Consider the Aga Khan Fund for Economic Development (AKFED), an international development agency that promotes private entrepreneurship in the developing world.  One of their subsidiaries includes Tourism Promotion Services, which owns and manages 26 hotels, resorts, lodges, and camps in Africa and Asia—all under one brand name.  Their goal?  To catalyze local growth of private sector ventures by coalescing international investment, business skills, and local knowledge.  AKFED focuses on using local or regional suppliers whenever possible, relying on local networks, offering internship opportunities for local youth, and building local infrastructure, in addition to building its properties.  One project that AKFED has encouraged?  Access to clean drinking water in places where they have projects.

For more examples of how tourism and development are linked, check out Harvard University’s report on “The Role of the Tourism Sector in Expanding Economic Opportunity.”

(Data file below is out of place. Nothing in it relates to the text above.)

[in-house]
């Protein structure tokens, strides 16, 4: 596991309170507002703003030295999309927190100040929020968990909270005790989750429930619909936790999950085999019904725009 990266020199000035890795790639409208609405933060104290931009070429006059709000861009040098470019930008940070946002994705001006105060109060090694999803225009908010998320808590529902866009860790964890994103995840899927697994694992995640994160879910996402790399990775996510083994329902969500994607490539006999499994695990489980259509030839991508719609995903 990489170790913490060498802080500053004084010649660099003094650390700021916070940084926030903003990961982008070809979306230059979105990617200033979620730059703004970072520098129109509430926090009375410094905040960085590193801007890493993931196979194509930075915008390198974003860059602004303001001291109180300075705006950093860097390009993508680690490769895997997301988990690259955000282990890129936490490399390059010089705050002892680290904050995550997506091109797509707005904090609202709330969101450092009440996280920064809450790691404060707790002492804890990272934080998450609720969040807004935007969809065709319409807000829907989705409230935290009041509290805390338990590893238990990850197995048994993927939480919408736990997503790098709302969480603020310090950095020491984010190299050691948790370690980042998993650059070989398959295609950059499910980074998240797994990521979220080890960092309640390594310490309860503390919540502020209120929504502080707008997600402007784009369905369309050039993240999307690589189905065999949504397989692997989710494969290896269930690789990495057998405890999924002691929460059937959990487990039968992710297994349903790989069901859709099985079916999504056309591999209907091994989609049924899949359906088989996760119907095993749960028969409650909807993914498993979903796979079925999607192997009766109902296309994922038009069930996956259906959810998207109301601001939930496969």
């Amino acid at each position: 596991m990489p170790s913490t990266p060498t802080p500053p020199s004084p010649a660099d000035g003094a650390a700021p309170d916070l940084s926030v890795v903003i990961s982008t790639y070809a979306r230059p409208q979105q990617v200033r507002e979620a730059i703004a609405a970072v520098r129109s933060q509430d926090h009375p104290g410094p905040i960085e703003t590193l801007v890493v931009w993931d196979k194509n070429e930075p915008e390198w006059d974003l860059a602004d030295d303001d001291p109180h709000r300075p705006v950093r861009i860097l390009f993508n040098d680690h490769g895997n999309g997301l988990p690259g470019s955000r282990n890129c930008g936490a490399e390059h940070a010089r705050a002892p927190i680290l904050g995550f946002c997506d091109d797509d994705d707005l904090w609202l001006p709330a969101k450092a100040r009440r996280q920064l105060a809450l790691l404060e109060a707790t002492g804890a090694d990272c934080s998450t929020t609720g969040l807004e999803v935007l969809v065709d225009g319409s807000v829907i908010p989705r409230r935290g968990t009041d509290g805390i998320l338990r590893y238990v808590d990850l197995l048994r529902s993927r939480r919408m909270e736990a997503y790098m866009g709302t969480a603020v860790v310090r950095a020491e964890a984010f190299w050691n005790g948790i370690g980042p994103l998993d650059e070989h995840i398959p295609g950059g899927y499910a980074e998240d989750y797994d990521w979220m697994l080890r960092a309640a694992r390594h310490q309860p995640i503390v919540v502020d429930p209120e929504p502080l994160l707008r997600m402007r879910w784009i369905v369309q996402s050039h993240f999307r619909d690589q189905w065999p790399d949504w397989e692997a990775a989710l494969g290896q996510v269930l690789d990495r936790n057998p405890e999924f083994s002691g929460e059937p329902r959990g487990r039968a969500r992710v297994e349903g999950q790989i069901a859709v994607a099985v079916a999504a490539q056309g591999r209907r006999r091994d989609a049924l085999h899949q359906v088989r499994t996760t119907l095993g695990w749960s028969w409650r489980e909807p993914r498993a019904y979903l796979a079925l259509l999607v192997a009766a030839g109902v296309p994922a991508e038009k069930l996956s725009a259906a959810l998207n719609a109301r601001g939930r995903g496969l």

3. Support of Marginalized Voices

When local people in local communities have a voice in projects that are bigger than they are (see #2), there is a greater likelihood that they will gain the confidence and skills to speak out about issues affecting them.

For example, orphans are a group of people who are notoriously marginalized.  Despite that the number of orphans has declined world-wide, the number of orphanages has increased in developing countries.  Why? An overwhelming number of generally well-intentioned Western tourists who want to travel and volunteer to “do good.”